• 75 Metascore
    • 80 Melissa Anderson
    The Art of the Steal's thorough research, bolstered by many fiery talking heads, makes it one of the most successful advocacy docs in recent years and may prompt some firsthand investigating of your own.
    • 75 Metascore
    • 90 Melissa Anderson
    In the thinly veiled version of her life that appears onscreen, the actress unforgettably shows the deadening toll of always being on the move, only to return to the exact same place.
    • 75 Metascore
    • 60 Melissa Anderson
    Amalric enlivens episodes of limp satire by wholly embracing his unrepentantly self-serving libertine character.
    • 75 Metascore
    • 50 Melissa Anderson
    Terrified of alienating those who were raised on the originals, The Muppets panders to them instead, constantly blasting or restaging Top 40 hits from the past three-plus decades, continuing the cheap strategy that worked well on YouTube two years ago with the Muppets' cover of "Bohemian Rhapsody."
    • 75 Metascore
    • 40 Melissa Anderson
    This Down Under noir confuses incoherent body pileups with "twists."
    • 75 Metascore
    • 80 Melissa Anderson
    If Side Effects, an immensely pleasurable thriller centering around psychotropic drugs, really is Steven Soderbergh's final big-screen film, as the director claims it will be, then he has peaked in the Valley of the Dolls.
    • 74 Metascore
    • 50 Melissa Anderson
    As with most fam-cam documentaries, dysfunction pushes the story along, tipping over into exploitation.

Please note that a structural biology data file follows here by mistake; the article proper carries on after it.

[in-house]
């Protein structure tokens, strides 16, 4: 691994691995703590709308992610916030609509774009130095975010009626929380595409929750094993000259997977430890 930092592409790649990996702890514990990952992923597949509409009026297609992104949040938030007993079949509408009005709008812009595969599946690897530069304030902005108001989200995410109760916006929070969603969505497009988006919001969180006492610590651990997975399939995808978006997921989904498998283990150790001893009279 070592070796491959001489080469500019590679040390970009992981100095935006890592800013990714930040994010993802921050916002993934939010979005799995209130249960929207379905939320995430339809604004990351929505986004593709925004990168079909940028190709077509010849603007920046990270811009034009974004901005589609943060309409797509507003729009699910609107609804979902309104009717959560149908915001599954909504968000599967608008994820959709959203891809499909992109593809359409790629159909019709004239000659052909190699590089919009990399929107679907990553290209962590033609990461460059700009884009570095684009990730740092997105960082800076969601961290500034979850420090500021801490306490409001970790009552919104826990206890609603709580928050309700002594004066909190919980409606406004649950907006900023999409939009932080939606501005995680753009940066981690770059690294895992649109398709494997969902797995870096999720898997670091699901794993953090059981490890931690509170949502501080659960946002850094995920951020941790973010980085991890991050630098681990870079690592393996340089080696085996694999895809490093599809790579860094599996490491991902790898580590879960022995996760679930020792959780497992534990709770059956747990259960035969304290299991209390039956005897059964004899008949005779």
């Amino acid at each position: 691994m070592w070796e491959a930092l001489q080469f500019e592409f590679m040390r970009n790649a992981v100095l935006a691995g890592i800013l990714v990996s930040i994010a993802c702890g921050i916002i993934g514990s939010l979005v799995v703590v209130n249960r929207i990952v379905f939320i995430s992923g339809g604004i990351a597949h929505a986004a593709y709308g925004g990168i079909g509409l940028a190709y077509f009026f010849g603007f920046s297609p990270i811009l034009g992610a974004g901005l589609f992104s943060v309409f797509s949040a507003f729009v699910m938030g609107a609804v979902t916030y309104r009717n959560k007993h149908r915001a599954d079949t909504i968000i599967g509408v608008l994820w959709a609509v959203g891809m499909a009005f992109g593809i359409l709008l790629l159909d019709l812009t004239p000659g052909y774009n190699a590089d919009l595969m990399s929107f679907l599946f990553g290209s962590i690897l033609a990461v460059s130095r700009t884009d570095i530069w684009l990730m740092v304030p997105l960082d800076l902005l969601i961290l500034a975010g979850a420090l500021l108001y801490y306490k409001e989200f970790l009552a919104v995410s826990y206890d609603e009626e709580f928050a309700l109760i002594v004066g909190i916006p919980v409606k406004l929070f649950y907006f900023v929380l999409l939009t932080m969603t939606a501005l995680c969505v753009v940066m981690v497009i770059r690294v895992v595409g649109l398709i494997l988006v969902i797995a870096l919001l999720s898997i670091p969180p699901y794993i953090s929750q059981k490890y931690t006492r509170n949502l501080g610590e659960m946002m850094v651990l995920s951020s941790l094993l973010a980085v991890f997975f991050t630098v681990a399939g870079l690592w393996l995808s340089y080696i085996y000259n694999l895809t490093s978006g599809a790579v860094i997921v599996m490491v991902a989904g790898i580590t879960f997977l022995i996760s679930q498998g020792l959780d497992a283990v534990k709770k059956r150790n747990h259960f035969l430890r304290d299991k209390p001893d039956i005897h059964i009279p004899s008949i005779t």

• 74 Metascore
    • 60 Melissa Anderson
    Guadagnino inserts a plot thread indicting Europe's response to the migrant crisis, shoehorning an issue of utmost gravity into a pulpy sex thriller. Not even this flamboyant project, however satisfying in its excesses otherwise, can accommodate the inept civics lesson.
    • 74 Metascore
    • 60 Melissa Anderson
    The Wise Kids suffers from a theater workshop-y tendency to rest too long on pauses and silences to convey dramatic heft. But the blunder is ultimately overshadowed by Cone's excellent young actors, particularly Torem, burrowing deeply into her character's zealotry and anguish about being left behind.
    • 74 Metascore
    • 70 Melissa Anderson
    Her (Davis) homage--tender, never hagiographic--also contains some biting analysis of the racism, both overt and insidious, that the artist was up against.
    • 74 Metascore
    • 70 Melissa Anderson
    Recalling other cine-duets, both straight (Richard Linklater's Before Sunrise) and gay (Andrew Haigh's Weekend), Paris 05:59 distinguishes itself by seamlessly including a lesson on HIV post-exposure prophylaxis.
    • 74 Metascore
    • 80 Melissa Anderson
    Tomboy astutely explores the freedom, however brief, of being untethered to the highly rule-bound world of gender codes.
    • 74 Metascore
    • 90 Melissa Anderson
    In so shrewdly exploring the illusions — namely (self-) deception — required to keep a dyad functioning, Garrel shows just how much we all remain, consciously or not, in the dark.
    • 74 Metascore
    • 60 Melissa Anderson
    Like its central not-couple, two women tongue-tied about their desire for each other, So Yong Kim's Lovesong frustrates with its lack of articulation.